GE India Technology Centre vs. CIT (Supreme Court)

DATE: (Date of pronouncement)
DATE: September 10, 2010 (Date of publication)

Click here to download the judgement (samsung_GE_India_195_TDS_software.pdf)

TDS obligation u/s 195(1) arises only if the payment is chargeable to tax in the hands of non-resident recipient

The assessee, an Indian company, made remittance to a foreign company for purchase of software. The assessee took the view that the payment was not chargeable to tax in India and did not deduct tax at source u/s 195. The AO & CIT (A) took the view that the payment constituted “royalty” and was chargeable to tax and that the assessee was liable u/s 201 for failure to deduct tax at source though this was reversed by the Tribunal. On appeal by the department, the High Court reversed the Tribunal by taking the view in CIT vs. Samsung Electronics 320 ITR 209 that the assessee was not entitled to consider whether the payment was chargeable to tax in the hands of the non-resident or not and had to deduct tax u/s 195 on all payments. On appeal by the assessee, HELD reversing the High Court:

(i) S. 195(1) uses the expression “sum chargeable under the provisions of the Act”. This means that a person paying interest or any other sum to a non-resident is not liable to deduct tax if such sum is not chargeable to tax. Also s. 195(1) uses the word ‘payer’ and not the word “assessee”. The payer is not an assessee. The payer becomes an assessee-in-default only when he fails to fulfill the statutory obligation u/s 195(1). If the payment does not contain the element of income the payer cannot be made liable. He cannot be declared to be an assessee-in-default;

(ii) S. 195(2) applies where the payer is in no doubt that tax is payable in respect of some part of the remittance but is not sure as to what is the taxable portion. In that situation, he is required to make an application to the ITO(TDS) for determining the amount. S. 195(2) & 195(3) are safeguards and of practical importance;

(iii) The department’s apprehension that if tax is not deducted on all payments, there will be a seepage of revenue is ill founded because there are adequate safeguards in the Act to prevent the payer from wrongly not deducting tax at source such as s. 40(a)(i) which disallows deduction for the expenditure;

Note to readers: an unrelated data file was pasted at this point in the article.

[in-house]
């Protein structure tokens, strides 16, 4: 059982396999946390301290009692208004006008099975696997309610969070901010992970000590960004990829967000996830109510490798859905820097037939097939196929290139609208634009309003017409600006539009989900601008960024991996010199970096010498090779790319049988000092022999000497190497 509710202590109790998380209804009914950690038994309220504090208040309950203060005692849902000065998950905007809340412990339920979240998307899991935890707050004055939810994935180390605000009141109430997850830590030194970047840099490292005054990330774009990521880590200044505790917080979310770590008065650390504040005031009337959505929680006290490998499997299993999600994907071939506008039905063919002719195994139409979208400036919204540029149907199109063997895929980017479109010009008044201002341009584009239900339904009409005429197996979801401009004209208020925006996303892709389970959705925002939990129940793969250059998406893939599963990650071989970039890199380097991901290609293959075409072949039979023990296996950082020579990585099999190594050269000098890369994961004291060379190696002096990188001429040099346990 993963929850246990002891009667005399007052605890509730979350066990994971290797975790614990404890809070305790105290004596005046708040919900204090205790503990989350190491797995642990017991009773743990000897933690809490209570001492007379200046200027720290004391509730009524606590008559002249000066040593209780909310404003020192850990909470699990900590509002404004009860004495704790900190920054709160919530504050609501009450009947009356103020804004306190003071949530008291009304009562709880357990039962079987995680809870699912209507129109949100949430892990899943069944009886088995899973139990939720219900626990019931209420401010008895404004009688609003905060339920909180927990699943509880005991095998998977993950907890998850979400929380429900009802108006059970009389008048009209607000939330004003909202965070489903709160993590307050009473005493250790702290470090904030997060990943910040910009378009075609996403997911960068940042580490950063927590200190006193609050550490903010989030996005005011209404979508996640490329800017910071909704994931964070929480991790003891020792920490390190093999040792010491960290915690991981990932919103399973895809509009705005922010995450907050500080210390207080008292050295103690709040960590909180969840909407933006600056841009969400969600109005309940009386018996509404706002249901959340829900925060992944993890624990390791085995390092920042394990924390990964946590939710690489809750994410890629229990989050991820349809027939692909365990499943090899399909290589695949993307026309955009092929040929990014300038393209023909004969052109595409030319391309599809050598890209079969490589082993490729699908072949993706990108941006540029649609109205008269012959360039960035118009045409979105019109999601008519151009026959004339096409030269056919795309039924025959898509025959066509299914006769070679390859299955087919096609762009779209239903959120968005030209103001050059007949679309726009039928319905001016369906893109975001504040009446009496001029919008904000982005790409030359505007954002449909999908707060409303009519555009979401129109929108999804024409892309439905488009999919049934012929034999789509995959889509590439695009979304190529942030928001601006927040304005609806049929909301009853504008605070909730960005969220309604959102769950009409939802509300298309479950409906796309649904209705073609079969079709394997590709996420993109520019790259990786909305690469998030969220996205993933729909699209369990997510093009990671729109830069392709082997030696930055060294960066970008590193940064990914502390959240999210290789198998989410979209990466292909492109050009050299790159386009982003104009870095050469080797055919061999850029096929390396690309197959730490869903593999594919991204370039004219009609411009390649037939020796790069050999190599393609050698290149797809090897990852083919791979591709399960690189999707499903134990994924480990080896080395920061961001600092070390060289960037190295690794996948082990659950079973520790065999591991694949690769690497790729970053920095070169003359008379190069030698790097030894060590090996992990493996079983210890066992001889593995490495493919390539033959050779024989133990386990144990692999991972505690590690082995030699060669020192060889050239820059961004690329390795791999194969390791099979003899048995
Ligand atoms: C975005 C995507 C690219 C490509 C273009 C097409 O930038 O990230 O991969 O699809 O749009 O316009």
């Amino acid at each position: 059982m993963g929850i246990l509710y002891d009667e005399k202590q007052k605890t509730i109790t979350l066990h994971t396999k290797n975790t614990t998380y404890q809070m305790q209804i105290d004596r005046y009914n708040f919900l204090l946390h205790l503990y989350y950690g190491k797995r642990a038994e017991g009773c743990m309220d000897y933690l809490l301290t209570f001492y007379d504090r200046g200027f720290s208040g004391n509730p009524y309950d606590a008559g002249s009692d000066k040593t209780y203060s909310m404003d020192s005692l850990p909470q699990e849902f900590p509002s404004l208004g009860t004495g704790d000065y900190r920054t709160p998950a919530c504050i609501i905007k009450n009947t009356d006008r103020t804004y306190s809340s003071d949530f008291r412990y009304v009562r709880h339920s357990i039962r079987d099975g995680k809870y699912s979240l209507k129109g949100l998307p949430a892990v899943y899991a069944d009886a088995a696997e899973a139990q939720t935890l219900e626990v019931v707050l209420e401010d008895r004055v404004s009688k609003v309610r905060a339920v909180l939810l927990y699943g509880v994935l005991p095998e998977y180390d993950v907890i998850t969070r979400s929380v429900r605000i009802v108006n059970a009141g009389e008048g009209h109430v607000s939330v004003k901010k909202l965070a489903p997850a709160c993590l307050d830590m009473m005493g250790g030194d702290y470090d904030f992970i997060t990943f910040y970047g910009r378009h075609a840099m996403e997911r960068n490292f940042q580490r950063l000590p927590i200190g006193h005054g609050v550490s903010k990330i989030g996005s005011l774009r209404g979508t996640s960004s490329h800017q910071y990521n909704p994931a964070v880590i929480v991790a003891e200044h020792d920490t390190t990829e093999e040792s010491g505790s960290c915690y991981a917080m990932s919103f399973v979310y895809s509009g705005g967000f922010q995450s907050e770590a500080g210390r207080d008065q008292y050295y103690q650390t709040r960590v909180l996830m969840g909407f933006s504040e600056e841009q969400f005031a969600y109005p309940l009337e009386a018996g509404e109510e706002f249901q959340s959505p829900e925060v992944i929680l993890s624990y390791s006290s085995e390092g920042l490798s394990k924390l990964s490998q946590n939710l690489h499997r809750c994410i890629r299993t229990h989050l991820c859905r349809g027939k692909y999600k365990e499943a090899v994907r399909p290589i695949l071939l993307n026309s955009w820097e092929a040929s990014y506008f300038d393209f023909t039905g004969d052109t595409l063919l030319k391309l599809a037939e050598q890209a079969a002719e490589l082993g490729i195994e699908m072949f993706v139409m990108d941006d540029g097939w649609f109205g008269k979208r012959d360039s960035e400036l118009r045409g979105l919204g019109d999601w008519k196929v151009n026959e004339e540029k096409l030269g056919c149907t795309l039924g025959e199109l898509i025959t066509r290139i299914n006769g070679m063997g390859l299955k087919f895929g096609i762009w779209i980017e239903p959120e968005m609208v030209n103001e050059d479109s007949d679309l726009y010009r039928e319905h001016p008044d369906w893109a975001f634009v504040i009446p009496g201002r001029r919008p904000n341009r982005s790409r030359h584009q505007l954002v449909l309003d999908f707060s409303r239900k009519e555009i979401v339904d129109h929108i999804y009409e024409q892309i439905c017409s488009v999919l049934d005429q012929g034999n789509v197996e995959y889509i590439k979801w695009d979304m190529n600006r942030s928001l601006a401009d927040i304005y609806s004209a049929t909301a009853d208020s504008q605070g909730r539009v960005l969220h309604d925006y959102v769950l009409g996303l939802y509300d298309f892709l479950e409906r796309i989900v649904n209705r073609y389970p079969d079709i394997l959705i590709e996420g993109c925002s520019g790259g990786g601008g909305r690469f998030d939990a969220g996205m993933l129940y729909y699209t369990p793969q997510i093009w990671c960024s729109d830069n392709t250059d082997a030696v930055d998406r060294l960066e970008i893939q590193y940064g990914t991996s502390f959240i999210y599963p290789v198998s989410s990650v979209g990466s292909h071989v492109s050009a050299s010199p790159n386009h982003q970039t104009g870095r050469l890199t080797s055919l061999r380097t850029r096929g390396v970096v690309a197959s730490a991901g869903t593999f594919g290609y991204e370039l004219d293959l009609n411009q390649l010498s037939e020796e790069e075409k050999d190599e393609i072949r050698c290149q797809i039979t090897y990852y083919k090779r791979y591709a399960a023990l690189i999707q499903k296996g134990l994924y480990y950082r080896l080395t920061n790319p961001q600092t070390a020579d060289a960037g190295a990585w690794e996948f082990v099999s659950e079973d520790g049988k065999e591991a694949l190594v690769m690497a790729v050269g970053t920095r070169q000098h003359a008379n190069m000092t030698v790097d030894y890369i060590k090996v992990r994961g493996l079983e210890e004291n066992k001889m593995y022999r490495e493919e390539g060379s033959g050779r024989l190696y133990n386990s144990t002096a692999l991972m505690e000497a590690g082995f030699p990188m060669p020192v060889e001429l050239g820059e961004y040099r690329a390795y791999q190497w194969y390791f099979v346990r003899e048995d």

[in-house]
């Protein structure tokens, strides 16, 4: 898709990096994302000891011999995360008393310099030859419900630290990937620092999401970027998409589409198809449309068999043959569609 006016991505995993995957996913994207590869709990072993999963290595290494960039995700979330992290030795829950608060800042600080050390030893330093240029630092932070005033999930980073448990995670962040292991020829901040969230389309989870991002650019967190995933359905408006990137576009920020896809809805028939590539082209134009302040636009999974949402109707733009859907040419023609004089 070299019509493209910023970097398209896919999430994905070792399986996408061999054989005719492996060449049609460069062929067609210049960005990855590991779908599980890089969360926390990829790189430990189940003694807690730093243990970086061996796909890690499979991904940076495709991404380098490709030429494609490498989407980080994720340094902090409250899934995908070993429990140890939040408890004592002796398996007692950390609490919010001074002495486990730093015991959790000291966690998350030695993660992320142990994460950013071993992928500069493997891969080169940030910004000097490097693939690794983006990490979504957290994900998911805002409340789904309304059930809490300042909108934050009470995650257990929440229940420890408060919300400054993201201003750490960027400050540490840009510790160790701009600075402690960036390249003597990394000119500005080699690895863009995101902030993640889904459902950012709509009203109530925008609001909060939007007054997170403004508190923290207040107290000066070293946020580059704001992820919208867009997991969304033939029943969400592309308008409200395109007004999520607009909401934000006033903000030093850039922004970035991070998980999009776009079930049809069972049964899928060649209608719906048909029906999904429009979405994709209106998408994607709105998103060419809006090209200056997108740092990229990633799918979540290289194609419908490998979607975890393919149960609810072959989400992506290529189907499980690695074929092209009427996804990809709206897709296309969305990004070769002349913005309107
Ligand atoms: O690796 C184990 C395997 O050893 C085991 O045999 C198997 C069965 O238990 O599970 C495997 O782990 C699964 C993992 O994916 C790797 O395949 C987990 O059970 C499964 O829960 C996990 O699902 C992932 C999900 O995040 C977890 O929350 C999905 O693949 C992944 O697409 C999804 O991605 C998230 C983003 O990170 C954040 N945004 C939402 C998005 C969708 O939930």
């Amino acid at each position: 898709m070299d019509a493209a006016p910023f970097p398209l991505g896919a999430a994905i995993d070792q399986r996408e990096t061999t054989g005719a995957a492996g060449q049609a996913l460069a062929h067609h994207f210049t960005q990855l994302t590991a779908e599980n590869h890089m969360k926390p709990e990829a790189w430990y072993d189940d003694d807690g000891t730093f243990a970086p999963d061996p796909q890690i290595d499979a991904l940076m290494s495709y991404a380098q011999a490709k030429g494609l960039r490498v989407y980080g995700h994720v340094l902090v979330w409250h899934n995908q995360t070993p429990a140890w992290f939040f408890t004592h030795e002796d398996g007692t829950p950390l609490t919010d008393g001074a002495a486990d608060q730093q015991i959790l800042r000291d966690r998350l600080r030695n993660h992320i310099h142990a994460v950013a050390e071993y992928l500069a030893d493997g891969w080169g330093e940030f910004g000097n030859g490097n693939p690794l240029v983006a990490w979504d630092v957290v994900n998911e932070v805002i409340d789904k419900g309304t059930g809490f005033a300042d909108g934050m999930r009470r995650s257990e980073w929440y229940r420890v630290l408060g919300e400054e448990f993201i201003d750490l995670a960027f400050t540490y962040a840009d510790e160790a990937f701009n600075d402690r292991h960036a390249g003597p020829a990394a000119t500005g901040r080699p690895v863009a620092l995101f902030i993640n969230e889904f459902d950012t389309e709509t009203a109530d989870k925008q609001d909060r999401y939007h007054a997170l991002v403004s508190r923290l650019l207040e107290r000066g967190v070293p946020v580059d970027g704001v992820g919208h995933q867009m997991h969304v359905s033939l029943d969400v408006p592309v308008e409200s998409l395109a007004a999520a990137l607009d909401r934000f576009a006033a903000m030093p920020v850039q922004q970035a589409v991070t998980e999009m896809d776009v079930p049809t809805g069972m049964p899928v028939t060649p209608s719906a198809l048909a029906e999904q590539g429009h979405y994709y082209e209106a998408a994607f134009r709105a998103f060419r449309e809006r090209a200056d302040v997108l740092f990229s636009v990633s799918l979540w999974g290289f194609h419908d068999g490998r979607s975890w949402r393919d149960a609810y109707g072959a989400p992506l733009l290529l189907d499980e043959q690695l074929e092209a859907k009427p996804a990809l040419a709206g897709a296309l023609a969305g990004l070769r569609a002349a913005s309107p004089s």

(iv) The Karnataka High Court in CIT vs. Samsung Electronics 320 ITR 209 misunderstood the observations in Transmission Corporation of AP 239 ITR 387. The only issue raised in that case was whether TDS was applicable only to pure income payments and not to composite payments which had an element of income embedded in them. The controversy was different and the Court held that if some part of the payment was taxable, an application u/s 195(2) had to be made. The High Court’s interpretation completely loses sight of the plain words of s. 195(1) which in clear terms lays down that tax at source is deductible only from “sums chargeable” under the Act i.e. chargeable u/s 4, 5 and 9;

(v) As the High Court had not decided the question whether the payments for supply of software was “royalty” or not, the matters are remitted to the High Court for a decision on that point.

Note: The judgements in Vodafone International Holdings B.V. vs. UOI (Bom), Van Oord 36 DTR 425 (Del) & Prasad Productions 3 ITR (Trib) 58 Che (SB) are impliedly approved on this point. On the question of whether software payments are assessable as “royalty” see Velankani Mauritius vs. DDIT (ITAT Bangalore), Kansai Nerolac Paints vs. ADIT (ITAT Mumbai) & Dassault Systems 229 CTR 105 (AAR) where it has been held following Tata Consultancy Services 271 ITR 401 (SC) that income from software supply is not “royalty” but is “business profits” & not chargeable to tax in the absence of a PE